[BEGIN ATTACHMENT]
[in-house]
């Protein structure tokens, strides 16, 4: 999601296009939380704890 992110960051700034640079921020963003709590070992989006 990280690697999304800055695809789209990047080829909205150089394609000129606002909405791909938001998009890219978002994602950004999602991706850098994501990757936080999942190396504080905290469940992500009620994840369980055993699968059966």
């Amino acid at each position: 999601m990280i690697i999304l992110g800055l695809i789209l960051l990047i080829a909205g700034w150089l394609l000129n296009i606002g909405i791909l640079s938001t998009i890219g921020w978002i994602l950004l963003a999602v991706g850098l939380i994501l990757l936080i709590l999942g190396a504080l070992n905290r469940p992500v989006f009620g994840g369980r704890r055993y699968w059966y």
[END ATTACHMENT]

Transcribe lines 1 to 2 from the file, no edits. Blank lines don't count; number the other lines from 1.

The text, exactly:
[in-house]
């Protein structure tokens, strides 16, 4: 999601296009939380704890 992110960051700034640079921020963003709590070992989006 990280690697999304800055695809789209990047080829909205150089394609000129606002909405791909938001998009890219978002994602950004999602991706850098994501990757936080999942190396504080905290469940992500009620994840369980055993699968059966």